The bottom line is unpaid internships are extremely exploitive and at times elitist. Your time, your effort and your skills are always worth something and it's time that we make it clear that this practice should no longer be allowed to exist in a modern economy.

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10 Reasons Why I Want To Be a Nurse

"Our job is to love people. When it hurts. When it's awkward. When it's uncool and embarrassing. Our job is to stand together, to carry the burdens of one another and to meet each other in our questions." — Jamie Tworkowski

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I truly believe that nursing is one of the greatest professions on this earth. It is demanding, but very rewarding. I haven't started my nursing career yet, but I am in college pursuing a nursing degree. Often I get the question "Why do you want to be a nurse?" And sometimes, when I have 40 assignments and five chapters to read in one day I also question my decision to become a nurse.

Here are 10 reasons why I'm choosing to stick it out and become a nurse:

1. You get to help others in many different ways.

Basically, your job is to serve others. It takes special people to be able to do this well. I love getting to help other people and show them Christ's love, whether that be consoling them when a loved one passed or helping them get better when they are sick.

2. Every day will be different.

You will have many different patients and tasks. Needless to say, no day will be boring.

3. You get to wear scrubs to work.

Come on, who doesn't want to wear scrubs every day? They are super comfortable, cute, and professional. You don't usually find those three aspects in one outfit.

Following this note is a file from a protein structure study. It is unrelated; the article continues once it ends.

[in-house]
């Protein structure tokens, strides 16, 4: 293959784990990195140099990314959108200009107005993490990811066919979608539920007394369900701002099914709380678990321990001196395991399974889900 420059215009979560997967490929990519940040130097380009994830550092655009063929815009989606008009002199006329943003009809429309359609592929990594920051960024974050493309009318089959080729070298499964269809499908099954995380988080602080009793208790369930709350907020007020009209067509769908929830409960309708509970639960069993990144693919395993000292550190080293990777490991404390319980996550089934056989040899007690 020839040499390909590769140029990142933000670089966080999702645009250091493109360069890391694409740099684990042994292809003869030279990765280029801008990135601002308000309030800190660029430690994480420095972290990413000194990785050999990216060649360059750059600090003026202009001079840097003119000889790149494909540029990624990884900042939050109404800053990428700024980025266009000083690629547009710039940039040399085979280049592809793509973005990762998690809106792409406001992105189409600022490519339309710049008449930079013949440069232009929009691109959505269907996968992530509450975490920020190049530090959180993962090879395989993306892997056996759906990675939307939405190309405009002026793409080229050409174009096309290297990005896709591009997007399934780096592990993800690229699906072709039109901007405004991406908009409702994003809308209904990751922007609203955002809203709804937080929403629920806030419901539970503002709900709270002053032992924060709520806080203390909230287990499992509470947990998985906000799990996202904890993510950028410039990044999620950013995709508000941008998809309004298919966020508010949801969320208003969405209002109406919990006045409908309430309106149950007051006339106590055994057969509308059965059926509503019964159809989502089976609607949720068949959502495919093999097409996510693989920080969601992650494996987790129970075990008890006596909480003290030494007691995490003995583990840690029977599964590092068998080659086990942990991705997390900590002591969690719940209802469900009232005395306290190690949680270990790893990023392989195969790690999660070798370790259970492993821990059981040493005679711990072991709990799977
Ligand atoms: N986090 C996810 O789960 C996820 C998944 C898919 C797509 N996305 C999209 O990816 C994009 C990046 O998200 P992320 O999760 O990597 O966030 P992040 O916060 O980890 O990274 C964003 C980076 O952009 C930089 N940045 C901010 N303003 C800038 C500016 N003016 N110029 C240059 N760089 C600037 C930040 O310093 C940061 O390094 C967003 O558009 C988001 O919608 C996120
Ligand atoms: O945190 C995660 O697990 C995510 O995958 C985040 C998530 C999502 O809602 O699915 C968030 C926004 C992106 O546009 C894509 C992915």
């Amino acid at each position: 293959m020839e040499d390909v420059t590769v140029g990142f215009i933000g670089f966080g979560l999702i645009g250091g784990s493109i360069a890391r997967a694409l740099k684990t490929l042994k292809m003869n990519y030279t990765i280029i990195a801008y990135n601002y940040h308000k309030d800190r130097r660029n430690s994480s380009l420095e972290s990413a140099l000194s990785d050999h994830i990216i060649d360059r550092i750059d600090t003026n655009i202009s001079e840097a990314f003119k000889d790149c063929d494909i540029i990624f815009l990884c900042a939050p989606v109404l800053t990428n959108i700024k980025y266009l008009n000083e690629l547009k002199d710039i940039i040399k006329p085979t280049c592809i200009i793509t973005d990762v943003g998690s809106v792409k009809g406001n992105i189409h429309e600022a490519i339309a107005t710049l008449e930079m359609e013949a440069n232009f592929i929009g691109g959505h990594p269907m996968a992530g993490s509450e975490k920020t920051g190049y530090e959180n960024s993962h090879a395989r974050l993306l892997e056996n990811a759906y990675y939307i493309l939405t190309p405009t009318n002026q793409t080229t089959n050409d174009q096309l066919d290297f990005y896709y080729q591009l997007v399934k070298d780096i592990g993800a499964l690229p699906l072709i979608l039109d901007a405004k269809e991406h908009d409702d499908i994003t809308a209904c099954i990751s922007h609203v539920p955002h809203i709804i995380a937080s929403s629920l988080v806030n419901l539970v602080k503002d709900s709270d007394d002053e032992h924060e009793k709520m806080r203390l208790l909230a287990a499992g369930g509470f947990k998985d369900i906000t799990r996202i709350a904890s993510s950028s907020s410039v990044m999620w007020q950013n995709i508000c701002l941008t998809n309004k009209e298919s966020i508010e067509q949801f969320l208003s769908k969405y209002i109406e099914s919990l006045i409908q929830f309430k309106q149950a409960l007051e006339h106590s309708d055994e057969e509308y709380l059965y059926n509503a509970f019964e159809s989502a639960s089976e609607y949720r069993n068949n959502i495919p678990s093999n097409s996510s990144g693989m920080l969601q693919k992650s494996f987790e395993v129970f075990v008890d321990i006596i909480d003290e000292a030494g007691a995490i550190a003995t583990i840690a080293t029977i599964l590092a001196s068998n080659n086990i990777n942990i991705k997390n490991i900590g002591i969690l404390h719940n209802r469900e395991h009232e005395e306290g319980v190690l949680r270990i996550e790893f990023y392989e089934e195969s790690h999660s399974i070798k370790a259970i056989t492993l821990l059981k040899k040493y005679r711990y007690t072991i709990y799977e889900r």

4. You have a very wide range of career paths.

You could be an ER nurse, neonatal nurse, geriatric nurse, oncology nurse, and the list goes on and on...

5. There will always be a need for nurses and the pay is pretty good.

Job stability is always a plus in career paths. Depending on your path, you could also make a lot of money.

6. The human body is amazing and I love learning about it.

The human body and its processes have always been intriguing and interesting to me. With a nursing job, you never stop learning about it.

7. One day when I'm out in public and something terrible happens or someone has a medical issue, I can say "I'm a nurse!" and help out.

I've seen this happen many times and so badly I wanted to be the nurse in the room and be able to save the day.

8. You get to make a difference.

Being nice and caring for someone who doesn't get that kind of treatment just might change their life.

SEE ALSO: To The Defeated Nursing Major, You'll Rise

9. You get to work with all kinds of cool medical equipment.

Every future nurse loves medical equipment and can't wait to use it all the time. We're nerdy and that's a good thing because our nerdiness will save lives one day.

10. You have one of the best jobs in the world.

Getting to help people while having fun and wearing cute scrubs sounds pretty great to me.

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To Be Honest, Business Attire Is Almost Never Necessary, And It Shouldn't Be Required For Everyone

No matter how you spin it, all of the reasons to wear business clothes to work are for the sake of appearances. Isn't it time to move past such a superficial matter and just let us wear what we want?